5) Formal versus Informal

The final cultural difference that may play a part in presentation style is based on the levels of formality appropriate to different cultures. This dimension generally reflects a society’s attitude toward hierarchy or equality. With regard to presentations, more hierarchical cultures (such as Japan) may expect a speaker to take on a certain demeanor according to the situation.  This will even affect the way he or she dresses and the presenter should avoid trying to be overly familiar with the audience or risk losing respect. In more equality-oriented societies (e.g. Denmark, US) keeping a distance can be interpreted as arrogance, which may provoke the audience to find a way to bring you “down” to their level.

6) Other issues

Presenters may also wish to consider aspects such as body language, levels of engagement/interaction and timing.  In some countries over-running is frowned upon whereas in others it is acceptable to extend to supply additional important information.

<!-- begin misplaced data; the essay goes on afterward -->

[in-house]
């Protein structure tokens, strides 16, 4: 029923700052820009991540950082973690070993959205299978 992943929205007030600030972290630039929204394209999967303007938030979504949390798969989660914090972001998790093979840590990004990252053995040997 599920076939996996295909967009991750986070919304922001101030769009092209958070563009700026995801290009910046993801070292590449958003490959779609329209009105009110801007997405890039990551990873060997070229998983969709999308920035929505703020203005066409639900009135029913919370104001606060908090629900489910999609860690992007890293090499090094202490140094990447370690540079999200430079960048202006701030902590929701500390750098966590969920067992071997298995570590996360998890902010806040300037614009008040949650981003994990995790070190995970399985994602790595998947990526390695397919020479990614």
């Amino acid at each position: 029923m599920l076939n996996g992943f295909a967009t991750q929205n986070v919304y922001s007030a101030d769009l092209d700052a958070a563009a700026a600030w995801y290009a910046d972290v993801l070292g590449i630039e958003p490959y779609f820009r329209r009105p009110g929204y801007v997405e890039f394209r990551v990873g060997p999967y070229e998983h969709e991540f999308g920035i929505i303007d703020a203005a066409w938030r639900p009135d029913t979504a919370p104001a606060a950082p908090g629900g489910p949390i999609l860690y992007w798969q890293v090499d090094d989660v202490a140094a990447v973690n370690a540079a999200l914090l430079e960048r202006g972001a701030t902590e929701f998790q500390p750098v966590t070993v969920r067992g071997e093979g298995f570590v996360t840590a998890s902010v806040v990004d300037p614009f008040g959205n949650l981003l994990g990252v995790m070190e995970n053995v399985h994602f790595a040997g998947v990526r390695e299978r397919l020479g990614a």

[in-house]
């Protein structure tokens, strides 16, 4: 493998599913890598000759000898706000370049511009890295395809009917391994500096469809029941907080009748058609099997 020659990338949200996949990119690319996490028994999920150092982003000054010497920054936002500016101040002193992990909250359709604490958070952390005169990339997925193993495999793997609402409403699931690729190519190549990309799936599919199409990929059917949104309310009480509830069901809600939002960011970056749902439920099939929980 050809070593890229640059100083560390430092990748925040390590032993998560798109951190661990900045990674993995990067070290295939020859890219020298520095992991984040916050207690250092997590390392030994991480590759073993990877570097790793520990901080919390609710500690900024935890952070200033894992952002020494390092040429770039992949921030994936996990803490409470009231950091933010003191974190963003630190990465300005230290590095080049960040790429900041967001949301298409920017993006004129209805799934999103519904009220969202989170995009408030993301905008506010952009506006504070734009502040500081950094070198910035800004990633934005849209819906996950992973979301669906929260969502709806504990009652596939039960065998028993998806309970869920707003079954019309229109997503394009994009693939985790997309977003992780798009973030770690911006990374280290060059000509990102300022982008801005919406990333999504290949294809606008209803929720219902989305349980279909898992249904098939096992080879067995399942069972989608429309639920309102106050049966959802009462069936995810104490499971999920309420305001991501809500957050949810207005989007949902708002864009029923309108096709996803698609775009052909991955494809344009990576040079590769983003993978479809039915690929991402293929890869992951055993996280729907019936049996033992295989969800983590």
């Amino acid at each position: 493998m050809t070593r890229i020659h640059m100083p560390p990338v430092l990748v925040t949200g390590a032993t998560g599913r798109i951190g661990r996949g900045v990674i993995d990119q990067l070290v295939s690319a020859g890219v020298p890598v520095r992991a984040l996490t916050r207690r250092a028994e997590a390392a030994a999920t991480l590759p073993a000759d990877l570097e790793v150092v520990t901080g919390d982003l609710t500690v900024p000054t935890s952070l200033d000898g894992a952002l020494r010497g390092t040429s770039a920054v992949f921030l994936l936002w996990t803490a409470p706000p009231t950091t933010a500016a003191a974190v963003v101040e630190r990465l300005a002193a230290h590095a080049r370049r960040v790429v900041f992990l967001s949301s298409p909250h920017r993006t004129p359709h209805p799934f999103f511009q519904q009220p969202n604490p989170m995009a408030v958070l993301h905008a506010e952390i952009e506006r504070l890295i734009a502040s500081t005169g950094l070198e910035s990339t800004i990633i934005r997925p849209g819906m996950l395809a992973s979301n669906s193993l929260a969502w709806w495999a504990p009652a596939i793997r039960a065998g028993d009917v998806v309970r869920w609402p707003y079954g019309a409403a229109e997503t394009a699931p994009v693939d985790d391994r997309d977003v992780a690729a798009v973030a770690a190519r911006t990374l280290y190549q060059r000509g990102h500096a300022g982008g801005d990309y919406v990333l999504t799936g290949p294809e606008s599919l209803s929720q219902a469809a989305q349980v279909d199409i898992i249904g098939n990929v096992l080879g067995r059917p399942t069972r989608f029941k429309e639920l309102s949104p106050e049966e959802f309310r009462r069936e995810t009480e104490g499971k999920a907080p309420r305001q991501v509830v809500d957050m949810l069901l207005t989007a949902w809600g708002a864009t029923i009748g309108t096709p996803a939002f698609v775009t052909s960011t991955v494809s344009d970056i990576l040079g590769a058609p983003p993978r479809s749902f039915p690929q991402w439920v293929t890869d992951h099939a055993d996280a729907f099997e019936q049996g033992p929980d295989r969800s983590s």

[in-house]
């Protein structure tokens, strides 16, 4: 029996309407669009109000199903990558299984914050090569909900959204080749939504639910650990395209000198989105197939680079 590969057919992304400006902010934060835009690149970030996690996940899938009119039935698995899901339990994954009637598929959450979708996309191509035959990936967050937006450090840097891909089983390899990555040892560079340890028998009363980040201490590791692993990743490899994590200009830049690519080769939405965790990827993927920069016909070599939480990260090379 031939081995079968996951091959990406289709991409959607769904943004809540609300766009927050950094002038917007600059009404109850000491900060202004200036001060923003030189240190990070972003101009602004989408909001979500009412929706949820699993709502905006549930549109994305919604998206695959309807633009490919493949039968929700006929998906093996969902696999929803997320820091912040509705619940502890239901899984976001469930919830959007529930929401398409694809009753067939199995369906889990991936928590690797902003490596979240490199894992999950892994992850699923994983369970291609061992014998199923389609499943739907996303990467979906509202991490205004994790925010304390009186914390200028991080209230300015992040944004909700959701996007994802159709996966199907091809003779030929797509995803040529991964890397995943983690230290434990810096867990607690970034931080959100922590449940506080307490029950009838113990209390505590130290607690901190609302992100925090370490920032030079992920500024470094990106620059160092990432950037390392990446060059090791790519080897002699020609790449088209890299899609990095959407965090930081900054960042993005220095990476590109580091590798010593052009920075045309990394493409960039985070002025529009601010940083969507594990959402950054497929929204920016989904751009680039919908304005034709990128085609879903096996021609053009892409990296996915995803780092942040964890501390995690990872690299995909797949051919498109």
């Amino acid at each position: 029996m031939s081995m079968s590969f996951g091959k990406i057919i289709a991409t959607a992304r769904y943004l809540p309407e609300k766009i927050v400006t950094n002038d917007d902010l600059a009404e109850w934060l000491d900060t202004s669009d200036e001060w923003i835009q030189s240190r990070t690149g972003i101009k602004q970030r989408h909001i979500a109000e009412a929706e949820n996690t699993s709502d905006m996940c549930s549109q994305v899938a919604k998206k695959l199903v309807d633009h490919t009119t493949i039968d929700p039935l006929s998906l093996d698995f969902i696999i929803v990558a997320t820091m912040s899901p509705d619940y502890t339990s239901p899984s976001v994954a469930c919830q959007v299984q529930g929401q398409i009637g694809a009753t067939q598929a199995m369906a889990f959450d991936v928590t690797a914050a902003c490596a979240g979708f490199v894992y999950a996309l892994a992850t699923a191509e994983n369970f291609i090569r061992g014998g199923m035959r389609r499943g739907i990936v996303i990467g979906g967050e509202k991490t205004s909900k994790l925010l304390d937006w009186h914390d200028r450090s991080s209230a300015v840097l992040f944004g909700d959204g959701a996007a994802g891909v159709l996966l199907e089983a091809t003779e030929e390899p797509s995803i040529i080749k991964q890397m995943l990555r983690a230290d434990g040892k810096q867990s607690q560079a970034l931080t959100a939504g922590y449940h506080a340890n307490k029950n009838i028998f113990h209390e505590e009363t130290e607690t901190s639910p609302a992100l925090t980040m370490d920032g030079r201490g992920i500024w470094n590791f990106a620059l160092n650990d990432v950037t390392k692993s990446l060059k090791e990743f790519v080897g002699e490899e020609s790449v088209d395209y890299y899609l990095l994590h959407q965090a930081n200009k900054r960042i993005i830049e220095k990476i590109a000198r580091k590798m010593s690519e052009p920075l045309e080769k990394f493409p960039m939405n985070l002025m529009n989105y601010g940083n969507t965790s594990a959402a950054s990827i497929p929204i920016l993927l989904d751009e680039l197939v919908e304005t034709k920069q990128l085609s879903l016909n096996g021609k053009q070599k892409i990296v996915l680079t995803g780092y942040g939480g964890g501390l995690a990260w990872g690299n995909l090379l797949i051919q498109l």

To conclude, perhaps the most important part of any presentation is to understand your audience. This includes their needs, motivations, wants and – as highlighted here – their cultural background.

What are your opinions on the issues covered in this article? Do you agree or disagree? What style of presentation do you prefer?

Please feel free to share you experiences or ask any question, we’d love to hear them and will reply to all comments.



Cross-Cultural Differences in Business Presentations” への2件のコメント

  1. From my experience of doing presentation and public speaking coaching with a senior manager at a leading Japanese finance firm, I found that, the first 2 points (problem analysis v solution focus and extensive versus limited background) were a particular challenge. It has been interesting seeing his often reluctant transition to a more international presentation style. I would like to highlight that his Japanese style was great with Japanese audiences but the reason he had to adjust his delivery and structure style was because, as part of his job as general manager, he had to give monthly presentations, often in various locations around the world, invariably to western audiences.

Leave a Reply

Your email address will not be published. Required fields are marked *


You may use these HTML tags and attributes: <a href="" title=""> <abbr title=""> <acronym title=""> <b> <blockquote cite=""> <cite> <code> <del datetime=""> <em> <i> <q cite=""> <strike> <strong>